At-Fault vs. No-Fault: What to Know if You Are in a Car Accident in California
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Familiarizing yourself with state car accident laws will help if you should get injured in a collision and plan to file a claim for a car accident in California. Additionally, you need to know the difference between at-fault and no-fault laws to understand who is responsible for paying for your injuries and losses. Learn more here.
Determining Who Is At Fault
When there is a car accident in California, there will be different legal repercussions for those who are at fault for causing the crash versus those who were not at fault. The at-fault party is the one who caused the accident. They file an insurance claim and must cover the injuries of the other driver and passengers. These expenses include:
- Loss of income
- Pain and suffering
- Emotional distress
- Loss of consortium or compensation
Additionally, the party who is not at fault can claim compensation from the at-fault party if they sustain a car accident injury and/or suffered losses (property damage, lost wages, etc.).
To clarify these details, a car accident attorney can assist you in filing a claim and explain the damages you are entitled to. If both parties are dissatisfied with the liability distribution, they can dispute the claim and take the case to court.
At-Fault States vs. No-Fault States
Being “at fault” in the legal sense can refer to the party who caused a personal injury accident. However, to be considered at fault has another meaning when discussing state laws, insurance coverage, and liability payments.
At-fault states or states that follow at-fault laws are known as tort states. 38 states and Washington D.C. are tort states. However, in a no-fault state, each driver’s individual personal injury protection (PIP) insurance will typically cover the medical bills instead of the at-fault driver’s insurance providing coverage.
Twelve states and Puerto Rico follow no-fault laws. These 12 states include:
California is an at-fault state. Thus, California laws don’t require drivers to purchase (PIP) coverage. But, California drivers may still be able to buy PIP insurance to have additional coverage in the event of an accident.
It’s important to note that the difference between at-fault and no-fault only relates to who pays for bodily injury expenses, not vehicle damage costs.
What to Know About Being in a Car Accident in California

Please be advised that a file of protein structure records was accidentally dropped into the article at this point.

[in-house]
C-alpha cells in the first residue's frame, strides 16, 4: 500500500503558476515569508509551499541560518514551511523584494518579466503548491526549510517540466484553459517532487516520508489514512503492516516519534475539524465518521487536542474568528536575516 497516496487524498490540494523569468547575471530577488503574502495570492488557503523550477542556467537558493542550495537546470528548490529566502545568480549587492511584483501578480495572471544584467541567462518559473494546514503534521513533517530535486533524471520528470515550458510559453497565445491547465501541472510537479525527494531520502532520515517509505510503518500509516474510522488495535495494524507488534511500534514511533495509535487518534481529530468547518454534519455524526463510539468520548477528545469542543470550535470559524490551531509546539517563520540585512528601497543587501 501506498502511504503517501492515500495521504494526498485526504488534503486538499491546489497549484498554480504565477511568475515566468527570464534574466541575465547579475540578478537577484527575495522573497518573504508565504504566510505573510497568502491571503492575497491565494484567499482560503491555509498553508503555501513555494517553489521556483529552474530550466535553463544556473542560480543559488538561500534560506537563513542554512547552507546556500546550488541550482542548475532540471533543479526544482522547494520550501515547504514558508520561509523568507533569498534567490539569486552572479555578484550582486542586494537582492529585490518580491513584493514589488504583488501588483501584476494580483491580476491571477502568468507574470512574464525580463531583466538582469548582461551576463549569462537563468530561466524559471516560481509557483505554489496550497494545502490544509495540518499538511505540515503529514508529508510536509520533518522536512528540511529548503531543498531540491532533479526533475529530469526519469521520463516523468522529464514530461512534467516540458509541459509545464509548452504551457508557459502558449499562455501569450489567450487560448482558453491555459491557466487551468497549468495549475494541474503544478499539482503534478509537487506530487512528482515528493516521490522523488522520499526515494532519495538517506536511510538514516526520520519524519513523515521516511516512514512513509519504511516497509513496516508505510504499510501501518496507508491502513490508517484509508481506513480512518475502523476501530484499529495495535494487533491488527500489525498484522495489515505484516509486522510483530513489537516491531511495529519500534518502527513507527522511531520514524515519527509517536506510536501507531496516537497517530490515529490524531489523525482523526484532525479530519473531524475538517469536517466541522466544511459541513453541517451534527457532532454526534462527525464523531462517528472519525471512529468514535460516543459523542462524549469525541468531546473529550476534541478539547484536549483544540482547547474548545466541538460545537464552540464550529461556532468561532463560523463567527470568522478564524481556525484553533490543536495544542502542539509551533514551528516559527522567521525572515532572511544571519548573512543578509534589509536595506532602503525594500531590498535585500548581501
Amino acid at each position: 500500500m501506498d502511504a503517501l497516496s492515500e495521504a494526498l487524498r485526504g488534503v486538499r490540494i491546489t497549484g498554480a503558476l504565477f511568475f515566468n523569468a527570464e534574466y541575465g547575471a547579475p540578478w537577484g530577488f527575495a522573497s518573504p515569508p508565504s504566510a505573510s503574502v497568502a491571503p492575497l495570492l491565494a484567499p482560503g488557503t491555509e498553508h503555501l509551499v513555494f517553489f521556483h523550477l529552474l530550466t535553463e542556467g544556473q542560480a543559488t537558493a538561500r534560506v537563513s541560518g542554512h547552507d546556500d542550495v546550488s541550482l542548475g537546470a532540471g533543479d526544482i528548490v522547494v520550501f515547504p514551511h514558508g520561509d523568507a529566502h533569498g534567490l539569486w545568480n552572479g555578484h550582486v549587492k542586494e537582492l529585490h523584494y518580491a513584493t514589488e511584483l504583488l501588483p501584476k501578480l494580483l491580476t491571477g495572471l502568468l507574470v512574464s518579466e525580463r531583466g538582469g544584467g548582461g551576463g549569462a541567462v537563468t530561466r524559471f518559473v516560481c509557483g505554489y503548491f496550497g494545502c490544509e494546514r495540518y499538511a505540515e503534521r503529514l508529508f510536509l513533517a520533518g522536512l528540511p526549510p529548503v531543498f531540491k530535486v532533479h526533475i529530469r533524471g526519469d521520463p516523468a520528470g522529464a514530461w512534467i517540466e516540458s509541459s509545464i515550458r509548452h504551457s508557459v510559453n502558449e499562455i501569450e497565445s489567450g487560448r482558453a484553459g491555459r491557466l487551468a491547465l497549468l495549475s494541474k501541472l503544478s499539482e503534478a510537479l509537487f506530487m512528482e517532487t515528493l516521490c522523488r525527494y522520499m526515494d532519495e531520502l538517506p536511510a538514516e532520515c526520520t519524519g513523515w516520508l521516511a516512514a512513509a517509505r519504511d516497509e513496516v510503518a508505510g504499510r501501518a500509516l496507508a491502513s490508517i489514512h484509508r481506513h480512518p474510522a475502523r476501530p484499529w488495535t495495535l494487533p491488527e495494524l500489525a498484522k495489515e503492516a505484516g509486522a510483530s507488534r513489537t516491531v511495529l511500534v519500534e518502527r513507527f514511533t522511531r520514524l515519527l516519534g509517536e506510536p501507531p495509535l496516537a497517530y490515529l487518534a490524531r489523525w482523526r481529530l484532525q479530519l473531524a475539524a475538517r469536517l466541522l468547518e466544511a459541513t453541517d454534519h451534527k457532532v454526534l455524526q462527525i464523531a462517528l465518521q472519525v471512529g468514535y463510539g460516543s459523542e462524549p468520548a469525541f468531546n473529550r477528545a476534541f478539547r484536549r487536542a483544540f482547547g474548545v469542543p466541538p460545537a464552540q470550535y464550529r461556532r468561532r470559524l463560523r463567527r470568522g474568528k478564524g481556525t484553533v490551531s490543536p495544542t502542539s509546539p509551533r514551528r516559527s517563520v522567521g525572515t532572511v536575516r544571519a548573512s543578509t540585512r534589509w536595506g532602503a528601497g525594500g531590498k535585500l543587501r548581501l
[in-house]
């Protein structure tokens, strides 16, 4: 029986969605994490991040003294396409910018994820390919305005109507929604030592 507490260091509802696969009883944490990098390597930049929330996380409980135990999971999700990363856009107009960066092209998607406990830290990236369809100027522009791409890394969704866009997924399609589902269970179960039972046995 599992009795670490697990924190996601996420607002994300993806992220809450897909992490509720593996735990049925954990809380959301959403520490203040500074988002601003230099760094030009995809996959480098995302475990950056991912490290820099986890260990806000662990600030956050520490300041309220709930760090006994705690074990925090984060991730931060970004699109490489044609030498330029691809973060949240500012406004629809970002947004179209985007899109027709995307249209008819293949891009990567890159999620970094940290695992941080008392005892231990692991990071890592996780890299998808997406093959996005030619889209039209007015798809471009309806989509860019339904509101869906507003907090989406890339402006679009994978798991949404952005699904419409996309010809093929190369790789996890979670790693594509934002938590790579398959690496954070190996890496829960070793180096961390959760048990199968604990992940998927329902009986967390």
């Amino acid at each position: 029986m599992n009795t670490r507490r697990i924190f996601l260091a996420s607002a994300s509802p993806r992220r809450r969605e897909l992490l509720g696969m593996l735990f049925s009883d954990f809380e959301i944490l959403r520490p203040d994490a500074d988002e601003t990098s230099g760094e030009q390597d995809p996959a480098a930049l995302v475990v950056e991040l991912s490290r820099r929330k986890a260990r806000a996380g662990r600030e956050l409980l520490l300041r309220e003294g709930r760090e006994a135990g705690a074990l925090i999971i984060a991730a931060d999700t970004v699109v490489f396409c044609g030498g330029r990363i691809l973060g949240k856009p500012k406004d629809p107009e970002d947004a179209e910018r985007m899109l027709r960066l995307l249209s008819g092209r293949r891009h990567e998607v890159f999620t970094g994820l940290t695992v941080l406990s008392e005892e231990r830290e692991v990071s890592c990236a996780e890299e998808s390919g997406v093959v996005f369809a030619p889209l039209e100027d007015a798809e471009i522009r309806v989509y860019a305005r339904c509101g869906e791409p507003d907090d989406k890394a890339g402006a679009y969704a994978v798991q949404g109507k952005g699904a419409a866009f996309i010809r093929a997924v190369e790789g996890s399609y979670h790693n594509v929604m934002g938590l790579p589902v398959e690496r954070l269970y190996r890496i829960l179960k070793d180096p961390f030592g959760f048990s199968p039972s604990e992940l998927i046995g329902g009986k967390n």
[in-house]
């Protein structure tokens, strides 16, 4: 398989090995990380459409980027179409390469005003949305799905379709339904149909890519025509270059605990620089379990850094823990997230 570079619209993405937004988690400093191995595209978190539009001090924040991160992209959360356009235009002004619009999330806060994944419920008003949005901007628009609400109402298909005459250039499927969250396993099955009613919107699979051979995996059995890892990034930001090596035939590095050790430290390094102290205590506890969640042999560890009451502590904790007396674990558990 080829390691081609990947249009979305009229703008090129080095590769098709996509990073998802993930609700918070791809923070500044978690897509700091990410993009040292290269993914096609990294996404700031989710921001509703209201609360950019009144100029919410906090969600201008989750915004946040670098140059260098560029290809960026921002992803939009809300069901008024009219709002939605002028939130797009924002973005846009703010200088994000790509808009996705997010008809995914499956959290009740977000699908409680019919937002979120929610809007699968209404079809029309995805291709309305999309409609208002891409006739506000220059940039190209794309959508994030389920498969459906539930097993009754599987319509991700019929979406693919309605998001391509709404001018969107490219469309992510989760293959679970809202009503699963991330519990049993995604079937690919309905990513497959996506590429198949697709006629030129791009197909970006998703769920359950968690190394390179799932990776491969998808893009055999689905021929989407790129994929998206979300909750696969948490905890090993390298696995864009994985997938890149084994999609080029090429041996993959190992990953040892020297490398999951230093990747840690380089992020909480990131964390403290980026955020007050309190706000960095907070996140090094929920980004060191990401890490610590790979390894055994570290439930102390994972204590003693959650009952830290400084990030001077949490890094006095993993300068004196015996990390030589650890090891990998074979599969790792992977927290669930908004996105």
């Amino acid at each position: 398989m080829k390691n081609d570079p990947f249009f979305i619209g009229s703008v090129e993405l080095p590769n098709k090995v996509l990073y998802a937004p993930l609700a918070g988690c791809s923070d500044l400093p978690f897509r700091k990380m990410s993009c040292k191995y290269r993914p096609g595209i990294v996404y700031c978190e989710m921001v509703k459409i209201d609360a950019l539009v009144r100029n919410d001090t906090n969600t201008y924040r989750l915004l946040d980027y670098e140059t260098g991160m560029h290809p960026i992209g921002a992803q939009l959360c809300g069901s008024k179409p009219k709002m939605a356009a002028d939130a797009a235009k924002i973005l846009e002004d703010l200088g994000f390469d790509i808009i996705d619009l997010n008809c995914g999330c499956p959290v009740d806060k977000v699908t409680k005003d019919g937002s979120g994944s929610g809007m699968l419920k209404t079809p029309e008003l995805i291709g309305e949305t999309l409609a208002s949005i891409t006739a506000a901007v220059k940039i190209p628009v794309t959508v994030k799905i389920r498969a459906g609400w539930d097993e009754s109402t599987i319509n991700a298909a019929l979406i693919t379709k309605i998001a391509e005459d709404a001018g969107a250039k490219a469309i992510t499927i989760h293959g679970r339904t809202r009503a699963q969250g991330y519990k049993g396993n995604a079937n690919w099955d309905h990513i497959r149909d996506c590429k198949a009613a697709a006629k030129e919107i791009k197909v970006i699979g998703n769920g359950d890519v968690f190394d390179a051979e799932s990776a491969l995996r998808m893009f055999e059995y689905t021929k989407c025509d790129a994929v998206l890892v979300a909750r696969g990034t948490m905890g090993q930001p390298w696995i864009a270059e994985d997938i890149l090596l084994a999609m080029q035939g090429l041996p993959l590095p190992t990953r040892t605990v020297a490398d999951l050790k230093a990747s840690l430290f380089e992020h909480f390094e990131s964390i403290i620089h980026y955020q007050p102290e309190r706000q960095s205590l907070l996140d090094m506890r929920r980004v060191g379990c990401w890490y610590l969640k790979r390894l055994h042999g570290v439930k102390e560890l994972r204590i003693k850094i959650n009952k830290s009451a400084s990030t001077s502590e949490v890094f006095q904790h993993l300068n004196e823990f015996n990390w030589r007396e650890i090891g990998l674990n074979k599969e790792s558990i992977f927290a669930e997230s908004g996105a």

If you get into a car accident in California and you’re the at-fault party, you’ll use your insurance to pay for the damages. California law requires all drivers to carry auto insurance. This includes liability insurance for bodily injury (BI) and property damage (PD).
The minimum coverage required in California is $15,000 per person and $30,000 per accident for BI coverage, and $5,000 per accident for PD coverage. BI liability coverage pays for the other driver’s and passengers’ medical expenses. PD liability coverage pays for damages to the other driver’s vehicle. If the amount owed is above your insurance limit, you must pay out-of-pocket to cover the rest of the costs.
California drivers can take out more comprehensive insurance policies than the minimum required, and experts often advise them to do so. It’s important to note this policy only covers the not-at-fault party. You will require an additional insurance policy to cover damages to your car, injuries, and passengers’ injuries if you’re the at-fault party.
Types of Negligence in Tort Law
Tort law recognizes four types of negligence. They are:
- Comparative Negligence
- Contributory Negligence
- Vicarious Liability
- Gross Negligence
California uses pure comparative negligence for auto accidents. This means drivers can share fault. However, you can still receive compensation for injuries and damages even if you are partially at fault. For example, if you were 25% at fault for the accident, you only need to pay 25% of the damages, and the other party will pay the remaining 75%.
The insurance companies of both parties will review the details of the collision to determine who is at fault. This can be a complicated process, depending on the accident.
Claims adjusters will speak to witnesses, examine police reports, and review the statements from the parties in the accident to determine fault. They may also use photos of the vehicles’ damage to assess responsibility.
What Happens When You’re Not At Fault
It’s crucial to remember that no-fault laws are different from not being at fault in an accident. Therefore, there will always be someone who is not at fault in both no-fault and tort states. If you’re not at fault in a car accident in California, the other driver’s insurance should pay for your medical bills and any vehicle damage.
Those with additional PIP or medical payments coverage may receive additional insurance payments regardless of who caused the accident. When the not-at-fault party’s insurance covers expenses, the at-fault party’s insurance company will reimburse the payments through subrogation.
Not-At-Fault in a No-Fault State
Those who are not at fault in a no-fault state will use their PIP coverage to pay for their injuries and passengers’ injuries. Sometimes, PIP will cover lost wages or other expenses associated with an injury, but this depends on the policy. In a no-fault state, the at-fault driver’s insurance will still cover the costs of the damages to your vehicle.
Get Car Accident Legal Advice Today
If you’ve been in a car accident in California, it’s beneficial to hire a car accident attorney. Contact The Law Offices of Daniel Kim for assistance. We provide personalized, one-on-one service and offer a free consultation to get started. Schedule your free case assessment today.